Chrismarlie is a 13-year-old student from Haiti. She lives with her parents and three siblings in a city on the northern coast of Haiti. Her father is a school administrator, and her mother is a homemaker. Chrismarlie shared that she enjoys going to school and listening to music with her friends. Chrismarlie has a cardiac condition called pulmonic stenosis, which means one of her heart valves is too tight, making it difficult for blood to pass through and leading to heart failure. The surgery that she needs is not available in Haiti, but fortunately, Chrismarlie will be able to fly to the Dominican Republic to receive treatment. On July 29th, she will undergo cardiac surgery, during which the surgeons will widen the heart valve so that blood can flow through it more easily. Chrismarlie's family is raising funds to cover the costs of her surgery prep, as our medical partner, Haiti Cardiac Alliance (HCA), is contributing funds to help cover the cost of surgery. The $1,500 will support her surgery prep, which includes all labs, medication, check-ups and follow-up appointments, and the passports needed for HCA's social workers to accompany Chrismarlie and her family overseas. Chrismarlie said, "I would like to say thank you to everyone who is helping to fix my heart problem!"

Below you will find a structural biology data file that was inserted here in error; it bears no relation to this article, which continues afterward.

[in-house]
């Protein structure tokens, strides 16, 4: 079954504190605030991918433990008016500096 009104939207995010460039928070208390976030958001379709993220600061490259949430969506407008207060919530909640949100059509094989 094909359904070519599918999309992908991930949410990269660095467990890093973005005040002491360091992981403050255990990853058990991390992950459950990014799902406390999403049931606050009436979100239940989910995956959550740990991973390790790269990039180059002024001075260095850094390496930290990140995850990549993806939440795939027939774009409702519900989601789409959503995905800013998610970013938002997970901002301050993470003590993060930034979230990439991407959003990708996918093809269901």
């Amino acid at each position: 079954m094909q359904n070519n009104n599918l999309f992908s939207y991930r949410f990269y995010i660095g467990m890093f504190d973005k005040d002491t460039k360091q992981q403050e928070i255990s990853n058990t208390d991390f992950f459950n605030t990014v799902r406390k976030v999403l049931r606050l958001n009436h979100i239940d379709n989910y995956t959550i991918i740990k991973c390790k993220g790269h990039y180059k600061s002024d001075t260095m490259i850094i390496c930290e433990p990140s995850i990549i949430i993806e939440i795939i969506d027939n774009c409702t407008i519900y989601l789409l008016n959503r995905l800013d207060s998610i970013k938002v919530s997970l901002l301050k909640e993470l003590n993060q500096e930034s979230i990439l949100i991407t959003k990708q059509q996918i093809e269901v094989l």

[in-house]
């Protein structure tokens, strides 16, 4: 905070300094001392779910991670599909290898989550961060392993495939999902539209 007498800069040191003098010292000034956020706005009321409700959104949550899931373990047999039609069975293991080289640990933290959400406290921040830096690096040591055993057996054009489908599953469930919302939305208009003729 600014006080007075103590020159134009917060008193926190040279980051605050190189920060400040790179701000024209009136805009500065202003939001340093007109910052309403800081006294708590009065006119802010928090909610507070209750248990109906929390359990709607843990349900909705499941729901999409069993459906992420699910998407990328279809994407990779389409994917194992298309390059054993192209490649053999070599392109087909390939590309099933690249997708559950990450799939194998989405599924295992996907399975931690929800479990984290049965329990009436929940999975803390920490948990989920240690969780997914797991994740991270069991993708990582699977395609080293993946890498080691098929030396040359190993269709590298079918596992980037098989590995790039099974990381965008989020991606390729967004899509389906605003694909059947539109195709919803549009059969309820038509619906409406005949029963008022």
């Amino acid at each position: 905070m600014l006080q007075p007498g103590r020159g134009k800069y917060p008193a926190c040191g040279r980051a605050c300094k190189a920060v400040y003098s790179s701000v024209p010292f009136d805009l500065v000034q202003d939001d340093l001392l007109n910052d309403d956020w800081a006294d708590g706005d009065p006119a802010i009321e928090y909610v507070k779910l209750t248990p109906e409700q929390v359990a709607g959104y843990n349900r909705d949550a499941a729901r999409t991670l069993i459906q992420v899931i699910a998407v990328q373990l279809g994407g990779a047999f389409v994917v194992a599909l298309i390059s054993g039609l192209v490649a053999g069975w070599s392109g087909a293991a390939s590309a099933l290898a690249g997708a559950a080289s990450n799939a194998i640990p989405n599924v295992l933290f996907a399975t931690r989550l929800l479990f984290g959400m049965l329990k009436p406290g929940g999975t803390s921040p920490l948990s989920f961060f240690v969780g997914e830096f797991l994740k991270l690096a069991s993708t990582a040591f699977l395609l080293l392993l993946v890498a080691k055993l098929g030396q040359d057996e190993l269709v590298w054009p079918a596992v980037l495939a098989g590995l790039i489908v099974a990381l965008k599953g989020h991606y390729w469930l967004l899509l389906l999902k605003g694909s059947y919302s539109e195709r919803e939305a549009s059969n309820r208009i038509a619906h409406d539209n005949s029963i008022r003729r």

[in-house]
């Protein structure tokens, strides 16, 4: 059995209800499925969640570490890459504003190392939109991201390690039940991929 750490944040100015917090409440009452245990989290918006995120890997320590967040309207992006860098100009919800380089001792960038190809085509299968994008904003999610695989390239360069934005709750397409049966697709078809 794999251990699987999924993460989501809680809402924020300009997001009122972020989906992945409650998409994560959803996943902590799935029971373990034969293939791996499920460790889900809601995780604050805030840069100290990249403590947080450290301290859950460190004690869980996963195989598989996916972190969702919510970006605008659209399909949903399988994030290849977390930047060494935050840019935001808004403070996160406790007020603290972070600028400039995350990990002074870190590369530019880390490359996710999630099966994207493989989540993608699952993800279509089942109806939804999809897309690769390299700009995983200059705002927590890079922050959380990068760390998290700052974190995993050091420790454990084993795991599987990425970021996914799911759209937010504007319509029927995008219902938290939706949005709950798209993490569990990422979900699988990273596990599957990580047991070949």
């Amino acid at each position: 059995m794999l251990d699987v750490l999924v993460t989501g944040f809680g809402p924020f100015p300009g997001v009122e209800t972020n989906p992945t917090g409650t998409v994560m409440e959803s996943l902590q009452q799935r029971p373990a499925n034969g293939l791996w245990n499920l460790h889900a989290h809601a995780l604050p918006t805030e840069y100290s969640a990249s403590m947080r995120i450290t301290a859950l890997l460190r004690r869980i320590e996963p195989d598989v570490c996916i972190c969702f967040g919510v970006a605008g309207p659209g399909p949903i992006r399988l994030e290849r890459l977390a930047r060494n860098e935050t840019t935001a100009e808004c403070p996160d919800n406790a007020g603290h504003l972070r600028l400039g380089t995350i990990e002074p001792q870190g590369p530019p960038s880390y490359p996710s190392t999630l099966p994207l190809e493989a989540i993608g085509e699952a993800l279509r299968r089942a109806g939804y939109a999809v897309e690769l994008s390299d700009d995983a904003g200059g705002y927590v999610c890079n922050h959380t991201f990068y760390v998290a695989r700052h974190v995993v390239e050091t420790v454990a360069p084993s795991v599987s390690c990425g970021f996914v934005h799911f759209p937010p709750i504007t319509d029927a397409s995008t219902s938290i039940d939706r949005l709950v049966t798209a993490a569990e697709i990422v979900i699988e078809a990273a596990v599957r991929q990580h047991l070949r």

Melodie is an 11-month-old baby from Haiti. She lives in Port-au-Prince with her mother, father, and two older sisters. Her father is a school principal, and her mother is a homemaker. Melodie has a cardiac condition called ventricular septal defect. There is a hole between the two lower chambers of Melodie's heart. Blood leaks through this hole without first passing through her lungs to obtain oxygen, leaving her weak and short of breath. Melodie also has Down Syndrome. Since the care she needs is not available in Haiti, Melodie will fly to Dominican Republic to receive treatment. On April 18th, she will undergo cardiac surgery, during which surgeons will close the hole in Melodie's heart using a patch. Haiti Cardiac Alliance is contributing $8,000 to pay for the surgery. Melodie's family also needs help to fund the costs of surgery prep. The $1,500 bill covers labs, medicines, and checkup and follow-up appointments. It also supports passport obtainment and the social workers from our medical partner, Haiti Cardiac Alliance, who will accompany Melodie's family overseas. Melodie's mother shared: "Our family has been very scared about whether our daughter will have surgery in time. We are very happy to know that the date is almost here!"